'They still haven't solved it,' accused fraudster tells Sudbury jury

Lawyers in the $24 million Atlas Copco fraud trial are getting their last chance to make their case to a Sudbury jury.

2 of the 4 men involved in alleged benefits overbilling scheme have already confessed

It's alleged the $24 million fraud scheme was run by employees at Atlas Copco's Sudbury office in the Walden Industrial Park. (Erik White/CBC)

Lawyers in the $24 million Atlas Copco fraud trial are getting their last chance  to make their case to a Sudbury jury this week.

After 38 days of testimony and thousands of pages of financial documents, the final arguments in the largest fraud trial in the city's history began on Monday morning with Paul Caron, a 72-year-old Montreal insurance broker acting as his own lawyer.

"I should be enjoying retirement, but I've been fighting this for eight years and frankly I ran out of money," Caron told the jury.

One by one, he targeted his accusers from Atlas Copco to the Sudbury Crown Attorney to the confessed fraudsters who say he was part of their scheme to overbill the company for health benefits and pocket the difference.
Montreal insurance broker Paul Caron, 72, is charged with defrauding Atlas Copco, but maintains he never stole any money. (Erik White/CBC )

Caron said the Crown and its investigators made a "fatal error" in misunderstanding documents that was "like mixing an apple, an orange and a lemon together" and that "pride stood in the way" of the prosecutors finding the truth.

In particular, Caron questioned the qualifications of the forensic auditor hired by the Crown to work on the case, saying he "did a report to please the people who were paying him."

"They still haven't solved it. We've spent hundreds of thousands of dollars. You would be in total shock to see how much has been spent here and they still haven't figured it out," Caron told the court.

"He concocted a story that affected our lives. We lost everything."

He theorized that the case only moved to Sudbury because Atlas Copco needed a criminal conviction so it could submit an insurance claim for the $24 million alleged to have been stolen.

Caron also saved some words in his closing arguments for the two former Atlas Copco employees who have confessed to stealing money from the company and who both testified for the Crown.

Montreal-based human resources manager Leo Caron, who pleaded guilty and was sentenced to five years in prison, was described by Paul Caron as an unreliable witness due to his bipolar disease. 

Paul Caron also accused former Sudbury financial manager David Hillier, who returned the $400,000 he says he stole, of lying to investigators in order to be spared being put on trial himself.

"He concocted a story that affected our lives. We lost everything," Caron said.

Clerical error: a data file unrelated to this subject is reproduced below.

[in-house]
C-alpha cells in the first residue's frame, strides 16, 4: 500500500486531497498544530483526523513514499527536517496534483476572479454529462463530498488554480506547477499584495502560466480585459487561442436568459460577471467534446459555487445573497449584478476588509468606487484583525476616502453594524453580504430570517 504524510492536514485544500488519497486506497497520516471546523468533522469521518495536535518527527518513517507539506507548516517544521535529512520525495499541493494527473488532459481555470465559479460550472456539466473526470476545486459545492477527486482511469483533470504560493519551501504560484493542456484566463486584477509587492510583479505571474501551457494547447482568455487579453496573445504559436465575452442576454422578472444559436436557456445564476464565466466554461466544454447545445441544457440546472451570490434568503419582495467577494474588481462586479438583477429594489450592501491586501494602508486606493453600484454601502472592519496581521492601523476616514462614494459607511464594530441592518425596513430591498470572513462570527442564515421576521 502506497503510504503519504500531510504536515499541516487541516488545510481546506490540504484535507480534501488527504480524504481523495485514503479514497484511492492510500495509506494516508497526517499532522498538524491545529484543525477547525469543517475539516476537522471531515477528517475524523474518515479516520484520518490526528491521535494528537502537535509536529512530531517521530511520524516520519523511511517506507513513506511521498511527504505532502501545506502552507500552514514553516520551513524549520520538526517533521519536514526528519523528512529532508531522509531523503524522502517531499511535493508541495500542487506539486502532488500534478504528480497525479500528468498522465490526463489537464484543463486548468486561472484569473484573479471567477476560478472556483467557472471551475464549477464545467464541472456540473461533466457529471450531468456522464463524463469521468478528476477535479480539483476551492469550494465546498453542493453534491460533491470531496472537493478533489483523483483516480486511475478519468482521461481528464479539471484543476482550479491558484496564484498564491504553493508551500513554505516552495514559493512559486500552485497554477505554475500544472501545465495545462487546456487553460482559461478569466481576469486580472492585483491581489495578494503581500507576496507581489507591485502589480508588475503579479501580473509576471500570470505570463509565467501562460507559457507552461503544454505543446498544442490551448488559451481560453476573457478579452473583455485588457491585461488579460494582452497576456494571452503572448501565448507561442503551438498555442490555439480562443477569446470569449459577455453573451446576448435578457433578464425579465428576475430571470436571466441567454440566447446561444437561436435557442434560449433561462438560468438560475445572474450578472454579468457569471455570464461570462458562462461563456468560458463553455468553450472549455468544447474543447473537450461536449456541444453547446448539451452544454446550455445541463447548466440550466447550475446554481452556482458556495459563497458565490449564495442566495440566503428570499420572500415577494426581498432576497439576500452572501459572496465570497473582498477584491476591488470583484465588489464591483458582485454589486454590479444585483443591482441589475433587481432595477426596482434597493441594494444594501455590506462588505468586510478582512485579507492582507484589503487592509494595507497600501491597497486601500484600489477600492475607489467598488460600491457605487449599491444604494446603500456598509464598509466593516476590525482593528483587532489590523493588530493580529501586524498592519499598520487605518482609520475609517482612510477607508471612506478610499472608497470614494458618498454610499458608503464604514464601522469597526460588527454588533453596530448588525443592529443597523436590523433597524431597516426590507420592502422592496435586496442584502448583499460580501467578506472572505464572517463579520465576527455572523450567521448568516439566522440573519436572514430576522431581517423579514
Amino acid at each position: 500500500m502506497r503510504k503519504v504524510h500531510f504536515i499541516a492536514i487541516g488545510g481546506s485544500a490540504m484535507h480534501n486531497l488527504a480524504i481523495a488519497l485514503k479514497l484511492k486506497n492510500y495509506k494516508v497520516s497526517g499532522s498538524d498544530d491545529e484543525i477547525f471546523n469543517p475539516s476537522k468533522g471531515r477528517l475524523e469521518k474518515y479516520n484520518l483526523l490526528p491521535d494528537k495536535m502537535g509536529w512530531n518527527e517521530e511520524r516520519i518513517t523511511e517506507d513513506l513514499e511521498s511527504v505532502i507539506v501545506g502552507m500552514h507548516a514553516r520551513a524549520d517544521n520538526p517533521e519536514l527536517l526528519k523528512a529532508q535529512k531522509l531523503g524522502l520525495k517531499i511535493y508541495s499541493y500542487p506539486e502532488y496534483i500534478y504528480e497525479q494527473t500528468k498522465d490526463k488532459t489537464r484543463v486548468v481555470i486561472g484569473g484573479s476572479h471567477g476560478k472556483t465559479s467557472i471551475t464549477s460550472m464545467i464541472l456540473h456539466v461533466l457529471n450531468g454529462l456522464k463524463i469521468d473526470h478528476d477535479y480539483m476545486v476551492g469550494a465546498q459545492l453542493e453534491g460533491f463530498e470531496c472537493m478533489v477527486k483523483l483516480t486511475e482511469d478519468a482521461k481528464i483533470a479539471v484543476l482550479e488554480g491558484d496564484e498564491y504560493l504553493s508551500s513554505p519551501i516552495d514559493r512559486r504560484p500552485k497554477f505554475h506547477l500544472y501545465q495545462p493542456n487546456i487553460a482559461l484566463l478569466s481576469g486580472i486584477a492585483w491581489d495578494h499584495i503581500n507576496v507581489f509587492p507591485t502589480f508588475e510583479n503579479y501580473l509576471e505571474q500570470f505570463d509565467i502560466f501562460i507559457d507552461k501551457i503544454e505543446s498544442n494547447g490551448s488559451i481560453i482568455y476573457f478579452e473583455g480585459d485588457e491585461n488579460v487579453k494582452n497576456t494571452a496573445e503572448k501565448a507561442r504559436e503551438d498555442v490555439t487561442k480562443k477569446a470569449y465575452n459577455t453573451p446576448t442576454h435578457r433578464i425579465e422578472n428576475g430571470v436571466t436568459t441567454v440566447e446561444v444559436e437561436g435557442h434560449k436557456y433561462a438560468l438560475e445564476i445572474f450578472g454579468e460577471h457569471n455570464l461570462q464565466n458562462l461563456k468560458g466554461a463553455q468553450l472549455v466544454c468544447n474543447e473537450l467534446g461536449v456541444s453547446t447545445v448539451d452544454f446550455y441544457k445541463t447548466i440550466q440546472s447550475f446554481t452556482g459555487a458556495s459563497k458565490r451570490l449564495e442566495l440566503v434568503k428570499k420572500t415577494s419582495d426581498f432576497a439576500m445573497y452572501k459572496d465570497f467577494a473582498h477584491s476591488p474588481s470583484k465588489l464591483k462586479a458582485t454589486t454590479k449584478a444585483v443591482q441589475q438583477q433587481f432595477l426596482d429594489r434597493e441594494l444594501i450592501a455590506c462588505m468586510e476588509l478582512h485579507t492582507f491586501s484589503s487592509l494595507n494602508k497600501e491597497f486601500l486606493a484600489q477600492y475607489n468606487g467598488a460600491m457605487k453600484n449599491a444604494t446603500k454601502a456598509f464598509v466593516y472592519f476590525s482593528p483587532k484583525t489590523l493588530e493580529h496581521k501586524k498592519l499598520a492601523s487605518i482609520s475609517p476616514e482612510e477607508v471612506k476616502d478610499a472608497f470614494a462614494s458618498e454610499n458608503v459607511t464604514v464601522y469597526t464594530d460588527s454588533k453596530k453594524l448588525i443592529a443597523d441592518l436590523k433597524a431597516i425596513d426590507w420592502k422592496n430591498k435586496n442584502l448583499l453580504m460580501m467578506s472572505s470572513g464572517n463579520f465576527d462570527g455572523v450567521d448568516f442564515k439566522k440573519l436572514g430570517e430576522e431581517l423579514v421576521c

"Your conscience will be offended forever"

The other man on trial is Dirk Plate, also 72, who was general manager of the company's Sudbury office during the early 2000s when it's alleged that Atlas Copco was billed $32 million for its employee benefits program, when the actual cost was closer to $7 million.

His lawyer, Ralph Steinberg, says Dirk Plate believed the retirement savings annuity that Leo Caron set up for him was legitimate and says there is no documented evidence to suggest he was involved in the scheme.

"There's no paper trail leading to Dirk Plate. Why isn't there even a part of a paper trail? Some e-mail cryptically phrased?" Steinberg asked the jury.

The only evidence was given by David Hillier who testified  that he was called into a meeting with Leo Caron and Plate to set up the fraud, but Steinberg called Leo Caron and Hillier "unsavoury and disreputable" men who were "highly motivated to save their own skins." 

Steinberg also told the jury repeatedly that Plate has cooperated with investigators from day one, tried to hide nothing and chose to take the stand and put himself through a "gruelling, days long" cross examination by the crown.

He also had some pointed words for Assistant Crown Attorney Philip Zylberberg, saying the prosecutors aim is to "stretch or strain the facts to get you to believe his theory."

Steinberg told the jury if they have any "lingering doubts" about the Crown's case, they have to acquit the accused, or be haunted for years by unjustly taking away someone's freedom.

"Your conscience will be offended forever," he said.

Steinberg is expected to finish his summation today, followed by the closing arguments of assistant Crown Attorney Philip Zylberberg.

Once he's done, the case will be handed to the jury. Fourteen Sudburians have spent the last two months in the courtroom, as a couple of spares are chosen just in case of illness. Before the deliberations begin, the final 12 will be selected randomly and they will ultimately decide the fate of these two men.